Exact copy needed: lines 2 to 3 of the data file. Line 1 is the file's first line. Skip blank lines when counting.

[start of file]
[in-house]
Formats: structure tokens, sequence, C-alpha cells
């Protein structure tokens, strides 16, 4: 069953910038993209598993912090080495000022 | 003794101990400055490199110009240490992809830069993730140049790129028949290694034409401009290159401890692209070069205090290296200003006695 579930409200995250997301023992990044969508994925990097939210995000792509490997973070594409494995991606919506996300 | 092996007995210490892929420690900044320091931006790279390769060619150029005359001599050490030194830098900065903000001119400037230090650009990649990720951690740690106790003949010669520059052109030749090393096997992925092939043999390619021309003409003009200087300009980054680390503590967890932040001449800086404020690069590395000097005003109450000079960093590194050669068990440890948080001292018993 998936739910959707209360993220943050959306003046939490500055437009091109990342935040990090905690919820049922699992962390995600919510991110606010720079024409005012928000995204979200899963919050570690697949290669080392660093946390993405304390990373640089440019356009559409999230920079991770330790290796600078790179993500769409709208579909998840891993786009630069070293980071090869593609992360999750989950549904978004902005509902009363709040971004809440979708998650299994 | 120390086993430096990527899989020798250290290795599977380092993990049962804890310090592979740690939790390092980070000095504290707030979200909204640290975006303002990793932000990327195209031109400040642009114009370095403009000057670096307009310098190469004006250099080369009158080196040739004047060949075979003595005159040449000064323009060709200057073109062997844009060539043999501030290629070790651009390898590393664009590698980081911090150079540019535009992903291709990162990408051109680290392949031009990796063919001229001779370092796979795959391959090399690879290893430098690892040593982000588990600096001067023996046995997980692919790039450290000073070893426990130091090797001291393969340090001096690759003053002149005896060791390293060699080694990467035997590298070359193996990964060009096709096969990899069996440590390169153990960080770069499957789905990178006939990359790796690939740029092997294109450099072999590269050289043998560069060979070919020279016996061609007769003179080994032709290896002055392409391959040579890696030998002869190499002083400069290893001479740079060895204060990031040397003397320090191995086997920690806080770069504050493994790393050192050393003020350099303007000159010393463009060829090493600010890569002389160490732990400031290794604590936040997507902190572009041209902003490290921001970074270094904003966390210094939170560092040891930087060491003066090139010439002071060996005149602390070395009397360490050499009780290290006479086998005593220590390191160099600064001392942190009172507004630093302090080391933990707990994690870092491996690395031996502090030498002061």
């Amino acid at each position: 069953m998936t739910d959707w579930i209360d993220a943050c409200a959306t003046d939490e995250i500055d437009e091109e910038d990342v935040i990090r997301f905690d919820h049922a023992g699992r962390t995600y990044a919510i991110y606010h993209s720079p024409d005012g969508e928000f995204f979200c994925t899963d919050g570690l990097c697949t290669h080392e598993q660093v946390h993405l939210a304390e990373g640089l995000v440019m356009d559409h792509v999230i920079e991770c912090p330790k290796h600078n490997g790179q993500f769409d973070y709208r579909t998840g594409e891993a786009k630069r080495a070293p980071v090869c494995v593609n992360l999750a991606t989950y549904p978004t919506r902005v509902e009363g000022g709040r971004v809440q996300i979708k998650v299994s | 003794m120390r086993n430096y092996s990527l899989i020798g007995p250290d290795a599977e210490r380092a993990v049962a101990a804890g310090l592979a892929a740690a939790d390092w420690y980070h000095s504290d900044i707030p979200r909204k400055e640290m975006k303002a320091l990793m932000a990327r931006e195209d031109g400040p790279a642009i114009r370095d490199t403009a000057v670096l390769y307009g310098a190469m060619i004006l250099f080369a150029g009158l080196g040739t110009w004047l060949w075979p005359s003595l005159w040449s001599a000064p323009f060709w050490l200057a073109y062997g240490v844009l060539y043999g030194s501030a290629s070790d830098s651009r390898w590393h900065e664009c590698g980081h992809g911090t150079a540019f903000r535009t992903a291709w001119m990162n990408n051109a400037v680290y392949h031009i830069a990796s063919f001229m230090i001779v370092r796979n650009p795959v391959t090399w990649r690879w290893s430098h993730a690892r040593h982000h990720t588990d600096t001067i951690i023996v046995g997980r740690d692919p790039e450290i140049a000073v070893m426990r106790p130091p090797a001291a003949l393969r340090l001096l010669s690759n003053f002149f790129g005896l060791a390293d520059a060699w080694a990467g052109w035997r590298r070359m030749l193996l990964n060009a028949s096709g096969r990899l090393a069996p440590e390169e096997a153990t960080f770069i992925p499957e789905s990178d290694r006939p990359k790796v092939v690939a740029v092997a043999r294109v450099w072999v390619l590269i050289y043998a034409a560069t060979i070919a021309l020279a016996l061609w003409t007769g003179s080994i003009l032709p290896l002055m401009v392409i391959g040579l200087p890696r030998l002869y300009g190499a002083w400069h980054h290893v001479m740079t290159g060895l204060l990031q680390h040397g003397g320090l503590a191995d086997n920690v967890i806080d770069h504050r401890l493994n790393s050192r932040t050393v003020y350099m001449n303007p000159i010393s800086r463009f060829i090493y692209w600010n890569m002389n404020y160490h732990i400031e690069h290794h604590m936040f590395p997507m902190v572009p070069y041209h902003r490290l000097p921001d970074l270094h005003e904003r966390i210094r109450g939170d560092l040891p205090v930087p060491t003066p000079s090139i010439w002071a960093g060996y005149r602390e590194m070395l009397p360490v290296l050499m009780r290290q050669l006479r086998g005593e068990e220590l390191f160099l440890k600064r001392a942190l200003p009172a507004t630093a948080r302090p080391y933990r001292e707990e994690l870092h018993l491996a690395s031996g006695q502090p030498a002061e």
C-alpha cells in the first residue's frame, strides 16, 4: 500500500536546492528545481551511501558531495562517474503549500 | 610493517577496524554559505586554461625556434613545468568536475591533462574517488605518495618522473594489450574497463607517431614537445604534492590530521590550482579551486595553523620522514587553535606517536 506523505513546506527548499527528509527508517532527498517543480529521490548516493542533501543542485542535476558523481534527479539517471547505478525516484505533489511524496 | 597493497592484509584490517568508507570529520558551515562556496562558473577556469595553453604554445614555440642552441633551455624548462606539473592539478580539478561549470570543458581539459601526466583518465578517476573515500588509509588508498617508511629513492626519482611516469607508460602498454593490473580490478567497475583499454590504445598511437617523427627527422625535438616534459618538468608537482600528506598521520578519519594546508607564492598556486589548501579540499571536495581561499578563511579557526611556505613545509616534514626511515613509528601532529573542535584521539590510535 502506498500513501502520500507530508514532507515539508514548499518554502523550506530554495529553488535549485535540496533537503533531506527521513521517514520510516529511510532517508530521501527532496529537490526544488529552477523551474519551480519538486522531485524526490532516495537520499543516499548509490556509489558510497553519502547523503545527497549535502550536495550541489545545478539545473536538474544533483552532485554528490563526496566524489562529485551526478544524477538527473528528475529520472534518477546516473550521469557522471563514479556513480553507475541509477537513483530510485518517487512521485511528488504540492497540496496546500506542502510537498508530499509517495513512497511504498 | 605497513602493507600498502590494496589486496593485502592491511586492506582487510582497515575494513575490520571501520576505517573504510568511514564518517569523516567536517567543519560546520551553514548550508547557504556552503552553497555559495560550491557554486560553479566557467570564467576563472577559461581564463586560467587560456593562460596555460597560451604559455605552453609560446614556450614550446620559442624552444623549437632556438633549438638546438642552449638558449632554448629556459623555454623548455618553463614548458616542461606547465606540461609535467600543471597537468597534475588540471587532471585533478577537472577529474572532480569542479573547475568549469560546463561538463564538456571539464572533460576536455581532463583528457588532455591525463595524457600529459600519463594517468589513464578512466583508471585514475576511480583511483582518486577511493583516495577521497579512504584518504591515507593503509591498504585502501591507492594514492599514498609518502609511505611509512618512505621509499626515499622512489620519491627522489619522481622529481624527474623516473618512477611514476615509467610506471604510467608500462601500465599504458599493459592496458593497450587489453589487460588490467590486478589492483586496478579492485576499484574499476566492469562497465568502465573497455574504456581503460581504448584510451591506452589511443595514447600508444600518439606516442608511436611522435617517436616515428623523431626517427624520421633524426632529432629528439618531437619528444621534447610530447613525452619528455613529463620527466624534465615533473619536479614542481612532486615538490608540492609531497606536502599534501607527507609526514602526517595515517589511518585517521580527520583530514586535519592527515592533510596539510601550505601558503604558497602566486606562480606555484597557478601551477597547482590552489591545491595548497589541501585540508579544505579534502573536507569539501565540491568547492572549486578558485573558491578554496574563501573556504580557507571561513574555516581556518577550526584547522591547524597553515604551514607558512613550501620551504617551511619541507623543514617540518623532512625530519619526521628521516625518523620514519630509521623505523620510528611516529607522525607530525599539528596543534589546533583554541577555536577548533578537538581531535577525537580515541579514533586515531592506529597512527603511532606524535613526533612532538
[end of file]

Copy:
Formats: structure tokens, sequence, C-alpha cells
């Protein structure tokens, strides 16, 4: 069953910038993209598993912090080495000022 | 003794101990400055490199110009240490992809830069993730140049790129028949290694034409401009290159401890692209070069205090290296200003006695 579930409200995250997301023992990044969508994925990097939210995000792509490997973070594409494995991606919506996300 | 092996007995210490892929420690900044320091931006790279390769060619150029005359001599050490030194830098900065903000001119400037230090650009990649990720951690740690106790003949010669520059052109030749090393096997992925092939043999390619021309003409003009200087300009980054680390503590967890932040001449800086404020690069590395000097005003109450000079960093590194050669068990440890948080001292018993 998936739910959707209360993220943050959306003046939490500055437009091109990342935040990090905690919820049922699992962390995600919510991110606010720079024409005012928000995204979200899963919050570690697949290669080392660093946390993405304390990373640089440019356009559409999230920079991770330790290796600078790179993500769409709208579909998840891993786009630069070293980071090869593609992360999750989950549904978004902005509902009363709040971004809440979708998650299994 | 120390086993430096990527899989020798250290290795599977380092993990049962804890310090592979740690939790390092980070000095504290707030979200909204640290975006303002990793932000990327195209031109400040642009114009370095403009000057670096307009310098190469004006250099080369009158080196040739004047060949075979003595005159040449000064323009060709200057073109062997844009060539043999501030290629070790651009390898590393664009590698980081911090150079540019535009992903291709990162990408051109680290392949031009990796063919001229001779370092796979795959391959090399690879290893430098690892040593982000588990600096001067023996046995997980692919790039450290000073070893426990130091090797001291393969340090001096690759003053002149005896060791390293060699080694990467035997590298070359193996990964060009096709096969990899069996440590390169153990960080770069499957789905990178006939990359790796690939740029092997294109450099072999590269050289043998560069060979070919020279016996061609007769003179080994032709290896002055392409391959040579890696030998002869190499002083400069290893001479740079060895204060990031040397003397320090191995086997920690806080770069504050493994790393050192050393003020350099303007000159010393463009060829090493600010890569002389160490732990400031290794604590936040997507902190572009041209902003490290921001970074270094904003966390210094939170560092040891930087060491003066090139010439002071060996005149602390070395009397360490050499009780290290006479086998005593220590390191160099600064001392942190009172507004630093302090080391933990707990994690870092491996690395031996502090030498002061």